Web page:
Kiki Georgiou reports on the Marios Schwab show
Truth be told, while other London designers have forcefully established their identities with their last few collections, Schwab has appeared to be wavering. But if he just needed some more time, it was time well spent.
'When the props, crutches and conveniences of modern life have been stripped away, tribal peoples show is that humanity is still part of nature.' This is the quote Marios Schwab chose to print at the end of his show notes for his latest collection. It belongs to Joanna Eede and is taken by National Geographic. That Schwab would choose a quote from an author of environmental books on the Amazon's lost tribes or that the National Geographic would be his kind of light reading should come as no surprise to anyone that's followed his career from the body-con mania that he helped spark to today. Schwab is a serious thinker and for SS13 he's thinking back to nature, back to basics.
If, for some, that spark has been flickering dangerously lately this collection should put them at ease. Truth be told, while other London designers have forcefully established their identities with their last few collections, Schwab has appeared to be wavering. But if he just needed some more time, it was time well spent. The tribal Edward S. Curtis image on the invite was a hint. The opening music, a crescendo right out of Wolfgang Petersen's Troy was another and out walked the Schwab tribe, all clad in power leather, fringed and pleated, from their busts to their feet. If this sounds costumey, it wasn't and that's all down to Schwab's deft hand.
Dresses featured long black leather fringing over a contrasting slip, often berry red, and were teamed either with flat sandals (fringed, of course) made by Ancient Greek Sandals, or high heels. Some were held tight by Alaia-esque corset belts, harnessing the body in a very Schwab way (no other designer is so fascinated by the female form) whereas others featured sheer slits snaking around the hips, revealing some skin. Those Amazonians sure knew how to seduce!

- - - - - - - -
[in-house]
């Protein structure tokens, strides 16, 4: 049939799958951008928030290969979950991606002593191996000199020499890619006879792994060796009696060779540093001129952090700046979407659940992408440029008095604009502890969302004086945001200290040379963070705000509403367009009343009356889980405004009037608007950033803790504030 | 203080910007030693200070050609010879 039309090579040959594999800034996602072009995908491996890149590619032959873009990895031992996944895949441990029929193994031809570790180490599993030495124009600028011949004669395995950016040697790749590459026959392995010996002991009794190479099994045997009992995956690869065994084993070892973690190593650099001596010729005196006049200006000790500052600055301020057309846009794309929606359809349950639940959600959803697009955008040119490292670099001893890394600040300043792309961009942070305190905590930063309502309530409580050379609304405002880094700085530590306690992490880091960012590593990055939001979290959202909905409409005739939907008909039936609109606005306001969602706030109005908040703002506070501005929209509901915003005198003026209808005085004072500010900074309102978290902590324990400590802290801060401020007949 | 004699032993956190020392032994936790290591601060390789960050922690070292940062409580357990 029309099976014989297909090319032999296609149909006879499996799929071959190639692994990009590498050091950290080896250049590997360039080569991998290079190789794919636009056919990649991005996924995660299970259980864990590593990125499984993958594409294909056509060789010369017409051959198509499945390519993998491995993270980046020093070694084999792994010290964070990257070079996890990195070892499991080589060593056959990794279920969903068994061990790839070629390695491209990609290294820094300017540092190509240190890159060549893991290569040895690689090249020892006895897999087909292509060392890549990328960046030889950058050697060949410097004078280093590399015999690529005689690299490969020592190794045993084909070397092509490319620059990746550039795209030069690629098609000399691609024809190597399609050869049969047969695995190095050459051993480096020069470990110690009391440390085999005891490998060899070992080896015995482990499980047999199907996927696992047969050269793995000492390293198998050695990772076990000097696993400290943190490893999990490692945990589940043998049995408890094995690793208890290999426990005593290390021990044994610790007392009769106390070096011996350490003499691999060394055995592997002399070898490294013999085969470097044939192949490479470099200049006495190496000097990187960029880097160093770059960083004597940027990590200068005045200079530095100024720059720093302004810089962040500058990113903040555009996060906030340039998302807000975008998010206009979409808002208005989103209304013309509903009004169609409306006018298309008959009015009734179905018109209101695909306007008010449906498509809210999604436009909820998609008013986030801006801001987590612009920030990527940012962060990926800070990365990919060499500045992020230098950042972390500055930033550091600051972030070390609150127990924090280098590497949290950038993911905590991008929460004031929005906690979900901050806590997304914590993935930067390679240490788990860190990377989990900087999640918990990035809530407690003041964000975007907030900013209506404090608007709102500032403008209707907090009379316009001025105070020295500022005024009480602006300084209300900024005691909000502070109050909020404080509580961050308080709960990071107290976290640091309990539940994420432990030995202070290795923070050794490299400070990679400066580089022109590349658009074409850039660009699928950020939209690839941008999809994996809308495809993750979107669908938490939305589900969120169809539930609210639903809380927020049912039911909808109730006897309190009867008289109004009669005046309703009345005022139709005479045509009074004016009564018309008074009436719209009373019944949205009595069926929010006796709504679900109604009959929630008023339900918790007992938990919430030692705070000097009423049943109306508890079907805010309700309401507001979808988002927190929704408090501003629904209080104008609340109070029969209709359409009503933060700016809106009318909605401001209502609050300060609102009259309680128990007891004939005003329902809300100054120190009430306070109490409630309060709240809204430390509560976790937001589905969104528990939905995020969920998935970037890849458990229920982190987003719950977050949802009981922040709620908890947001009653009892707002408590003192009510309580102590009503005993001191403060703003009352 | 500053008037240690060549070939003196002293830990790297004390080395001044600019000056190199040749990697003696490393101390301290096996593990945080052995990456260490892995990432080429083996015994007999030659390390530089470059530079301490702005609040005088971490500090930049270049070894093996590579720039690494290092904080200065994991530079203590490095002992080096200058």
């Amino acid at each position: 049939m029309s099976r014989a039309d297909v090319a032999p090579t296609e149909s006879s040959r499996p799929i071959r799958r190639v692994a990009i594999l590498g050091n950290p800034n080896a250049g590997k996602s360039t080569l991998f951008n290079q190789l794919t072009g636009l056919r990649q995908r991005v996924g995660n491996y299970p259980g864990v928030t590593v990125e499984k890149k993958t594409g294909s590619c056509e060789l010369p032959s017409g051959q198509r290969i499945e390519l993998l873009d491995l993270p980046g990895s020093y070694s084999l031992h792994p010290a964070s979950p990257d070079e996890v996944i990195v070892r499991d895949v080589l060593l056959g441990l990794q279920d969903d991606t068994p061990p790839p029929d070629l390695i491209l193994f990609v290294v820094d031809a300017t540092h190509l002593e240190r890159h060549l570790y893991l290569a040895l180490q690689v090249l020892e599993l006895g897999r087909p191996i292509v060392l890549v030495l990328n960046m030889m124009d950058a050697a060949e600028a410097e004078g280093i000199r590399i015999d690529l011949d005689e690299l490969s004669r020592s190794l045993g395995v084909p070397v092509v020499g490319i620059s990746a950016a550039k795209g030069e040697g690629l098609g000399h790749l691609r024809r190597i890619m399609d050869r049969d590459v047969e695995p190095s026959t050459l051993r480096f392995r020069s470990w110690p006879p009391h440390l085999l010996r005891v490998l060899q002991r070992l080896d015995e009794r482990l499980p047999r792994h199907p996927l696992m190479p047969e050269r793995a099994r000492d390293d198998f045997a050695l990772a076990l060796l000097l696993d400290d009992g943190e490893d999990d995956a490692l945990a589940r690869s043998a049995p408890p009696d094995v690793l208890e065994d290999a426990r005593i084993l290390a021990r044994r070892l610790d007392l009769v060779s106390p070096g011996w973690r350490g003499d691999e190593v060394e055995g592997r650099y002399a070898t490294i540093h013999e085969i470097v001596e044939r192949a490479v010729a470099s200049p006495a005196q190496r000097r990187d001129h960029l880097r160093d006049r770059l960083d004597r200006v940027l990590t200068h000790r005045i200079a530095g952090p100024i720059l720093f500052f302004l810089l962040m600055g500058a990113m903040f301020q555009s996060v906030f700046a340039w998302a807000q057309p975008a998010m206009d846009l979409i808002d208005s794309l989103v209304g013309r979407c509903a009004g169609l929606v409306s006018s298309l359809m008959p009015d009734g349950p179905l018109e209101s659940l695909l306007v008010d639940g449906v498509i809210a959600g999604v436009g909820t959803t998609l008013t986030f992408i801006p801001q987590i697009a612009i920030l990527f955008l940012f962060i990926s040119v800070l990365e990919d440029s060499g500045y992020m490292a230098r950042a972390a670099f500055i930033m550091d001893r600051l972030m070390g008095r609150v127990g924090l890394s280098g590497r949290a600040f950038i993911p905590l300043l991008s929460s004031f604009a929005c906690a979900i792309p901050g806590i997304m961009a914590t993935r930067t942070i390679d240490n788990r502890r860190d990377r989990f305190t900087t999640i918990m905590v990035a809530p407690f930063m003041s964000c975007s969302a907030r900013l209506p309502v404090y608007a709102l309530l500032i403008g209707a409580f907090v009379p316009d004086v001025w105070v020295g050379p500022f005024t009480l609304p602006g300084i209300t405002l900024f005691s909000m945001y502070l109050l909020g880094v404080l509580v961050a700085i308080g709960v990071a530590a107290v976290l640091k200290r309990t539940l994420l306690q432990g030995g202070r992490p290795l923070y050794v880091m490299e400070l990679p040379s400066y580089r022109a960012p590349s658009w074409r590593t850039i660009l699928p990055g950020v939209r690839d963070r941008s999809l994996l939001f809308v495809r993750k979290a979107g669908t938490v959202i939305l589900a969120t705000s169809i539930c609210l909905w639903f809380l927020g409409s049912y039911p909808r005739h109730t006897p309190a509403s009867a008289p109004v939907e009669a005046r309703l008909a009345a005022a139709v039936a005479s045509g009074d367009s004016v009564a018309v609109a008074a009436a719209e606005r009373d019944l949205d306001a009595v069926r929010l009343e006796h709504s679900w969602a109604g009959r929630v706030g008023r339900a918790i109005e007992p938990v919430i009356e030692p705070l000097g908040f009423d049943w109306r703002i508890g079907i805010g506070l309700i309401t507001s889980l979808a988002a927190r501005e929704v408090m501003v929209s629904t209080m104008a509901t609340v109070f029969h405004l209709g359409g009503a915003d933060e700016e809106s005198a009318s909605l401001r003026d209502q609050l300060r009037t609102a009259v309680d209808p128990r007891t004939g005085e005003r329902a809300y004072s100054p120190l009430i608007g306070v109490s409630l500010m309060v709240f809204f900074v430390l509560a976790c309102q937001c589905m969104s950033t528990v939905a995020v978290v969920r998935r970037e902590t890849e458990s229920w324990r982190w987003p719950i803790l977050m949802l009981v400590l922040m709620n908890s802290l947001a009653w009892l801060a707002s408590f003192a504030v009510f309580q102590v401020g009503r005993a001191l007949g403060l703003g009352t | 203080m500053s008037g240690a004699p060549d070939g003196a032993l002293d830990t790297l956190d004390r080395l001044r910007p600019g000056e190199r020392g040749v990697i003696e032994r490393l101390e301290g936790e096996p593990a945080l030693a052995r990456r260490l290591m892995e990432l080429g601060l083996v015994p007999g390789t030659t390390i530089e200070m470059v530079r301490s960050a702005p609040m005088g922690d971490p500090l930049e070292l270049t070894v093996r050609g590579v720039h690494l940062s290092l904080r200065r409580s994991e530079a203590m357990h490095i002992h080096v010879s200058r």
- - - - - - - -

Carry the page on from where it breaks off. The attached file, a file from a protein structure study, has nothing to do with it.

A tan woven leather skirt looked net-like and others were pleated with such ease they felt modern, especially when teamed with knitted sweaters. That's exactly how someone would wear those right now, what with all the cool jumpers around. Schwab's knitwear had a honeycomb pattern to them, that appeared again on nude chiffon gowns, encrusted with the prerequisite Swarovski crystals and made for an Amazonian Queen or, failing that, the red carpet - a new discovery for the designer who's seen his bejewelled dresses on a few stars and starlets lately. 'The humble bee works resourcefully to produce the beautiful and complex honeycomb structure', said his notes and yes, it seems that this will be a bumper season for this one.